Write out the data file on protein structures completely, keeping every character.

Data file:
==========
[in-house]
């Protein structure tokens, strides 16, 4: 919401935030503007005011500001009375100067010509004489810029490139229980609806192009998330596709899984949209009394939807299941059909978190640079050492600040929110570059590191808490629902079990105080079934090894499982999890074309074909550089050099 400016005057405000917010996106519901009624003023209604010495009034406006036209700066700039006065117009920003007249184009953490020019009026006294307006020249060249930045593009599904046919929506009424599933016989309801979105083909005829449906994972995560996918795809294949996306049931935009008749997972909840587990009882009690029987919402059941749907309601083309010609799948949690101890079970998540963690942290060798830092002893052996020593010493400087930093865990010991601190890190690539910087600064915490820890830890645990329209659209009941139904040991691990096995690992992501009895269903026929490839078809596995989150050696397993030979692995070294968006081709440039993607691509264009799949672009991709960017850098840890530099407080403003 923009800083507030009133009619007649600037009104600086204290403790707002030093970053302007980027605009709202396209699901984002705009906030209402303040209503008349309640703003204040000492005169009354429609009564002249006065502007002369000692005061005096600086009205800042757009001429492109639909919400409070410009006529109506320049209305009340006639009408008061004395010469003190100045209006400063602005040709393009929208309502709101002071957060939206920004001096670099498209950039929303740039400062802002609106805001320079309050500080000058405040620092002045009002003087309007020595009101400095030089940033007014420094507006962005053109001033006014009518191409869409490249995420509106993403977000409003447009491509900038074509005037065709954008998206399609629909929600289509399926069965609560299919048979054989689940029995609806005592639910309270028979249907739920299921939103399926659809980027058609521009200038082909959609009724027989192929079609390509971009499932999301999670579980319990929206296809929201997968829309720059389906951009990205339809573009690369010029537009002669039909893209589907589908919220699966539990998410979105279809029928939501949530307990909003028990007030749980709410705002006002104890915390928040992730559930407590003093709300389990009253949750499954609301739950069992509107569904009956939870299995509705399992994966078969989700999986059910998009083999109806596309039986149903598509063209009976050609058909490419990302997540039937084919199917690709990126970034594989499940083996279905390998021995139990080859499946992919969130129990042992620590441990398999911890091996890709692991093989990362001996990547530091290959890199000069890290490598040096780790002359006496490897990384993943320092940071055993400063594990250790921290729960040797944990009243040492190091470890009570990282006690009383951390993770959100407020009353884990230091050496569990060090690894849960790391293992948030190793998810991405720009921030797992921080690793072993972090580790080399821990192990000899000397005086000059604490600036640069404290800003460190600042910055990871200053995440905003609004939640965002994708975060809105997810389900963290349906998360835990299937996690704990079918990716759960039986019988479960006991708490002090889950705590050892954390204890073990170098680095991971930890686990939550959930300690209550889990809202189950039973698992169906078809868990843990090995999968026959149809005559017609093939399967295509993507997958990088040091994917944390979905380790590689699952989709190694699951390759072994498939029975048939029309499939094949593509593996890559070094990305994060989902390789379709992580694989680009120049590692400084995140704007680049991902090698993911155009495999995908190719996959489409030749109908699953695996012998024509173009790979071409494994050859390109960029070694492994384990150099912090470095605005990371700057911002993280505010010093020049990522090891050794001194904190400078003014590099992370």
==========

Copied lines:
[in-house]
């Protein structure tokens, strides 16, 4: 919401935030503007005011500001009375100067010509004489810029490139229980609806192009998330596709899984949209009394939807299941059909978190640079050492600040929110570059590191808490629902079990105080079934090894499982999890074309074909550089050099 400016005057405000917010996106519901009624003023209604010495009034406006036209700066700039006065117009920003007249184009953490020019009026006294307006020249060249930045593009599904046919929506009424599933016989309801979105083909005829449906994972995560996918795809294949996306049931935009008749997972909840587990009882009690029987919402059941749907309601083309010609799948949690101890079970998540963690942290060798830092002893052996020593010493400087930093865990010991601190890190690539910087600064915490820890830890645990329209659209009941139904040991691990096995690992992501009895269903026929490839078809596995989150050696397993030979692995070294968006081709440039993607691509264009799949672009991709960017850098840890530099407080403003 923009800083507030009133009619007649600037009104600086204290403790707002030093970053302007980027605009709202396209699901984002705009906030209402303040209503008349309640703003204040000492005169009354429609009564002249006065502007002369000692005061005096600086009205800042757009001429492109639909919400409070410009006529109506320049209305009340006639009408008061004395010469003190100045209006400063602005040709393009929208309502709101002071957060939206920004001096670099498209950039929303740039400062802002609106805001320079309050500080000058405040620092002045009002003087309007020595009101400095030089940033007014420094507006962005053109001033006014009518191409869409490249995420509106993403977000409003447009491509900038074509005037065709954008998206399609629909929600289509399926069965609560299919048979054989689940029995609806005592639910309270028979249907739920299921939103399926659809980027058609521009200038082909959609009724027989192929079609390509971009499932999301999670579980319990929206296809929201997968829309720059389906951009990205339809573009690369010029537009002669039909893209589907589908919220699966539990998410979105279809029928939501949530307990909003028990007030749980709410705002006002104890915390928040992730559930407590003093709300389990009253949750499954609301739950069992509107569904009956939870299995509705399992994966078969989700999986059910998009083999109806596309039986149903598509063209009976050609058909490419990302997540039937084919199917690709990126970034594989499940083996279905390998021995139990080859499946992919969130129990042992620590441990398999911890091996890709692991093989990362001996990547530091290959890199000069890290490598040096780790002359006496490897990384993943320092940071055993400063594990250790921290729960040797944990009243040492190091470890009570990282006690009383951390993770959100407020009353884990230091050496569990060090690894849960790391293992948030190793998810991405720009921030797992921080690793072993972090580790080399821990192990000899000397005086000059604490600036640069404290800003460190600042910055990871200053995440905003609004939640965002994708975060809105997810389900963290349906998360835990299937996690704990079918990716759960039986019988479960006991708490002090889950705590050892954390204890073990170098680095991971930890686990939550959930300690209550889990809202189950039973698992169906078809868990843990090995999968026959149809005559017609093939399967295509993507997958990088040091994917944390979905380790590689699952989709190694699951390759072994498939029975048939029309499939094949593509593996890559070094990305994060989902390789379709992580694989680009120049590692400084995140704007680049991902090698993911155009495999995908190719996959489409030749109908699953695996012998024509173009790979071409494994050859390109960029070694492994384990150099912090470095605005990371700057911002993280505010010093020049990522090891050794001194904190400078003014590099992370």